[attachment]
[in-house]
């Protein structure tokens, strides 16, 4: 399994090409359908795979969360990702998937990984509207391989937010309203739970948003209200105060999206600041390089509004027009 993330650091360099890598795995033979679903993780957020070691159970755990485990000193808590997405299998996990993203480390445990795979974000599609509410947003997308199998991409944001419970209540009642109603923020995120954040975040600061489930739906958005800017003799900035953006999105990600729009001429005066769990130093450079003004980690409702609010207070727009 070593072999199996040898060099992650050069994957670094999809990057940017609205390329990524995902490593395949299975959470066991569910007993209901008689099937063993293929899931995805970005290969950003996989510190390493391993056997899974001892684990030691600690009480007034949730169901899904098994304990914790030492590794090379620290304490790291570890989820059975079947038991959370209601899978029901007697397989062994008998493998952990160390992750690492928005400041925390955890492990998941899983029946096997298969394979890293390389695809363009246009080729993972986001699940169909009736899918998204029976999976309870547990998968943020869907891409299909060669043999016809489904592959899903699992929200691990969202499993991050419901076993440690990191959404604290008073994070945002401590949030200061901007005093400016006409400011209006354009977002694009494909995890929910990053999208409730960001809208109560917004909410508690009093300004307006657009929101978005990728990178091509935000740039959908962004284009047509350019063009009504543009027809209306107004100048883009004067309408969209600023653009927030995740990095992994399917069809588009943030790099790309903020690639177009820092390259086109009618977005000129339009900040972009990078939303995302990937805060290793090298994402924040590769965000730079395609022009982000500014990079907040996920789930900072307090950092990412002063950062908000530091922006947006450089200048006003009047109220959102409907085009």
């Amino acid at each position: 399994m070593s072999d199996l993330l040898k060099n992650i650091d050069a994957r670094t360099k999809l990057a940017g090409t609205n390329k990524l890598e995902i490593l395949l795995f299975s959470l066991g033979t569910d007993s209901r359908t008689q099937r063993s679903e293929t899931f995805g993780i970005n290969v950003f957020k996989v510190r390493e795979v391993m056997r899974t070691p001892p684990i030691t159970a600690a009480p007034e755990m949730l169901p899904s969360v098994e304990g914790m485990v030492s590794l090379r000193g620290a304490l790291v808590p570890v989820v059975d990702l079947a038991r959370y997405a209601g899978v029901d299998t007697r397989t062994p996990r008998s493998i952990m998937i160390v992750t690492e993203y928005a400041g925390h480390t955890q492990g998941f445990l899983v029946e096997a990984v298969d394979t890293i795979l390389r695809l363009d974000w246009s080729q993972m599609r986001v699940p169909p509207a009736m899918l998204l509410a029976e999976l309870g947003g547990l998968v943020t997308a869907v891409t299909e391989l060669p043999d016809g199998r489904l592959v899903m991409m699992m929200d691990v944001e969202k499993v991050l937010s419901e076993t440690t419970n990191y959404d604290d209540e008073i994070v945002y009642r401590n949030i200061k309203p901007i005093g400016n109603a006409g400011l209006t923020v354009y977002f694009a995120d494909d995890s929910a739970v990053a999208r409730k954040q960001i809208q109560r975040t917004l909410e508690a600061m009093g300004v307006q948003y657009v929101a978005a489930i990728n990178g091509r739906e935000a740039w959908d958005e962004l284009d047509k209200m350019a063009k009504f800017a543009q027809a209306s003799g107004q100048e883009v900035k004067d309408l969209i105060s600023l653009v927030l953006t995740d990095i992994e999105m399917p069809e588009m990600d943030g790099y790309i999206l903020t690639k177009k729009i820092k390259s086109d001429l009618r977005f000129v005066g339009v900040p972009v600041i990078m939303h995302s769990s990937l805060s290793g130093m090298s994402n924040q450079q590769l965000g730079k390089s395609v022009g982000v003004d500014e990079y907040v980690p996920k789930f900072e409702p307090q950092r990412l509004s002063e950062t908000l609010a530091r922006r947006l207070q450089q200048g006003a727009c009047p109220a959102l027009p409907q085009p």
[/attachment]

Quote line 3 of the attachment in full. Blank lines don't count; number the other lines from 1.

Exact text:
């Amino acid at each position: 399994m070593s072999d199996l993330l040898k060099n992650i650091d050069a994957r670094t360099k999809l990057a940017g090409t609205n390329k990524l890598e995902i490593l395949l795995f299975s959470l066991g033979t569910d007993s209901r359908t008689q099937r063993s679903e293929t899931f995805g993780i970005n290969v950003f957020k996989v510190r390493e795979v391993m056997r899974t070691p001892p684990i030691t159970a600690a009480p007034e755990m949730l169901p899904s969360v098994e304990g914790m485990v030492s590794l090379r000193g620290a304490l790291v808590p570890v989820v059975d990702l079947a038991r959370y997405a209601g899978v029901d299998t007697r397989t062994p996990r008998s493998i952990m998937i160390v992750t690492e993203y928005a400041g925390h480390t955890q492990g998941f445990l899983v029946e096997a990984v298969d394979t890293i795979l390389r695809l363009d974000w246009s080729q993972m599609r986001v699940p169909p509207a009736m899918l998204l509410a029976e999976l309870g947003g547990l998968v943020t997308a869907v891409t299909e391989l060669p043999d016809g199998r489904l592959v899903m991409m699992m929200d691990v944001e969202k499993v991050l937010s419901e076993t440690t419970n990191y959404d604290d209540e008073i994070v945002y009642r401590n949030i200061k309203p901007i005093g400016n109603a006409g400011l209006t923020v354009y977002f694009a995120d494909d995890s929910a739970v990053a999208r409730k954040q960001i809208q109560r975040t917004l909410e508690a600061m009093g300004v307006q948003y657009v929101a978005a489930i990728n990178g091509r739906e935000a740039w959908d958005e962004l284009d047509k209200m350019a063009k009504f800017a543009q027809a209306s003799g107004q100048e883009v900035k004067d309408l969209i105060s600023l653009v927030l953006t995740d990095i992994e999105m399917p069809e588009m990600d943030g790099y790309i999206l903020t690639k177009k729009i820092k390259s086109d001429l009618r977005f000129v005066g339009v900040p972009v600041i990078m939303h995302s769990s990937l805060s290793g130093m090298s994402n924040q450079q590769l965000g730079k390089s395609v022009g982000v003004d500014e990079y907040v980690p996920k789930f900072e409702p307090q950092r990412l509004s002063e950062t908000l609010a530091r922006r947006l207070q450089q200048g006003a727009c009047p109220a959102l027009p409907q085009p």